Interfaces in Golang

Go language interfaces are different from other languages. In Go language, the interface is a custom type that is used to specify a set of one or more method signatures and the interface is abstract, so you are not allowed to create an instance of the interface. But you are allowed to create a variable of an interface type and this variable can be assigned with a concrete type value that has the methods the interface requires. Or in other words, the interface is a collection of methods as well as it is a custom type.

How to create an interface?

In Go language, you can create an interface using the following syntax:

type interface_name interface{

// Method signatures

}

For Example:



// Creating an interface
type myinterface interface{

// Methods
fun1() int
fun2() float64
}

Here the interface name is enclosed between the type and interface keywords and the method signatures enclosed in between the curly braces.

How to implement interfaces?

In the Go language, it is necessary to implement all the methods declared in the interface for implementing an interface. The go language interfaces are implemented implicitly. And it does not contain any specific keyword to implement an interface just like other languages. As shown in the below example:

Example:

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// Golang program illustrates how
// to implement an interface
package main
  
import "fmt"
  
// Creating an interface
type tank interface {
  
    // Methods
    Tarea() float64
    Volume() float64
}
  
type myvalue struct {
    radius float64
    height float64
}
  
// Implementing methods of
// the tank interface
func (m myvalue) Tarea() float64 {
  
    return 2*m.radius*m.height +
        2*3.14*m.radius*m.radius
}
  
func (m myvalue) Volume() float64 {
  
    return 3.14 * m.radius * m.radius * m.height
}
  
// Main Method
func main() {
  
    // Accessing elements of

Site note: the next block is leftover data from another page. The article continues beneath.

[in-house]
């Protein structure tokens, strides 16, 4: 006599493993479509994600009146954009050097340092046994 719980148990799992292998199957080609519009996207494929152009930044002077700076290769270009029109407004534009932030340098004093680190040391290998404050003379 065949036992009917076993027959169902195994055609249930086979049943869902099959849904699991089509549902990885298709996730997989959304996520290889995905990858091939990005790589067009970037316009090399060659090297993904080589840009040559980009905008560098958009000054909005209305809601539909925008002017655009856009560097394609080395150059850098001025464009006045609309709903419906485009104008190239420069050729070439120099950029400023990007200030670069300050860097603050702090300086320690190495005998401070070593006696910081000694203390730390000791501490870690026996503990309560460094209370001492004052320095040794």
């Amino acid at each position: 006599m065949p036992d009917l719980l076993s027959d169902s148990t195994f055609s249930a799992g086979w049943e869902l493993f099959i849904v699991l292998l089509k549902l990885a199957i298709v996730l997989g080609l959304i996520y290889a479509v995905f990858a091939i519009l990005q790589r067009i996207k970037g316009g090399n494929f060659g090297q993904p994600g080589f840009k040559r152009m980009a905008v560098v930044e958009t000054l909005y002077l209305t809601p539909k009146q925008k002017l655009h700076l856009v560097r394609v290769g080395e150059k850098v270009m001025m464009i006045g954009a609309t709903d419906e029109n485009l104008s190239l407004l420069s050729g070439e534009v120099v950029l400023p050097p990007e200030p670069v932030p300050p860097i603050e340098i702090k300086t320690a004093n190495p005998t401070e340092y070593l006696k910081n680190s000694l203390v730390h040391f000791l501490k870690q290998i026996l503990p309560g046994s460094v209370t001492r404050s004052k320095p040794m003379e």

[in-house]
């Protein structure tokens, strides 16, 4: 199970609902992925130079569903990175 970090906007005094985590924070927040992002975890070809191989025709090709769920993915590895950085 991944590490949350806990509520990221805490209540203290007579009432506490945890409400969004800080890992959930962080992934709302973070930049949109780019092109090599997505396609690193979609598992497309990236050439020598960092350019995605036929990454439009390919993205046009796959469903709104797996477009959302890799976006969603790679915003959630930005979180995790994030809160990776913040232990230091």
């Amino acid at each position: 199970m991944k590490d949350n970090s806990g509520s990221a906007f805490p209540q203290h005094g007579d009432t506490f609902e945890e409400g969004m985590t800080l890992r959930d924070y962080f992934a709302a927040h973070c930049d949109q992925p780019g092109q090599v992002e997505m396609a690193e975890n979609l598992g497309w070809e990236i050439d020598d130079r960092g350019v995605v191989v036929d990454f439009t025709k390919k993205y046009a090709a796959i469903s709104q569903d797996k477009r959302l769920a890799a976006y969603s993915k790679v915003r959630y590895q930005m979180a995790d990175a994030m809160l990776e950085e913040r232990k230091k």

// the tank interface
    var t tank
    t = myvalue{10, 14}
    fmt.Println("Area of tank :", t.Tarea())
    fmt.Println("Volume of tank:", t.Volume())
}

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Output:

Area of tank : 908
Volume of tank: 4396

Important Points

  • The zero value of the interface is nil.
  • When an interface contains zero methods, such types of interface is known as the empty interface. So, all the types implement the empty interface.

    Syntax:

    interface{}
  • Interface Types: The interface is of two types one is static and another one is dynamic type. The static type is the interface itself, for example, tank in the below example. But interface does not have a static value so it always points to the dynamic values.
    A variable of the interface type containing the value of the Type which implements the interface, so the value of that Type is known as dynamic value and the type is the dynamic type. It is also known as concrete value and concrete type.

    Example:

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    // Go program to illustrate the concept
    // of dynamic values and types
    package main
      
    import "fmt"
      
    // Creating an interface
    type tank interface {
      
        // Methods
        Tarea() float64
        Volume() float64
    }
      
    func main() {
      
        var t tank
        fmt.Println("Value of the tank interface is: ", t)
        fmt.Printf("Type of the tank interface is: %T ", t)
    }

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    Output:

    Value of the tank interface is:  <nil>
    Type of the tank interface is: <nil> 
    

    Here, in the above example, we have an interface named as a tank. In this example,
    fmt.Println(“Value of the tank interface is: “, t) statement returns the dynamic value of the interface and fmt.Printf(“Type of the tank interface is: %T “, t) statement returns the dynamic type, i.e nil because here the interface does not know who is implementing it.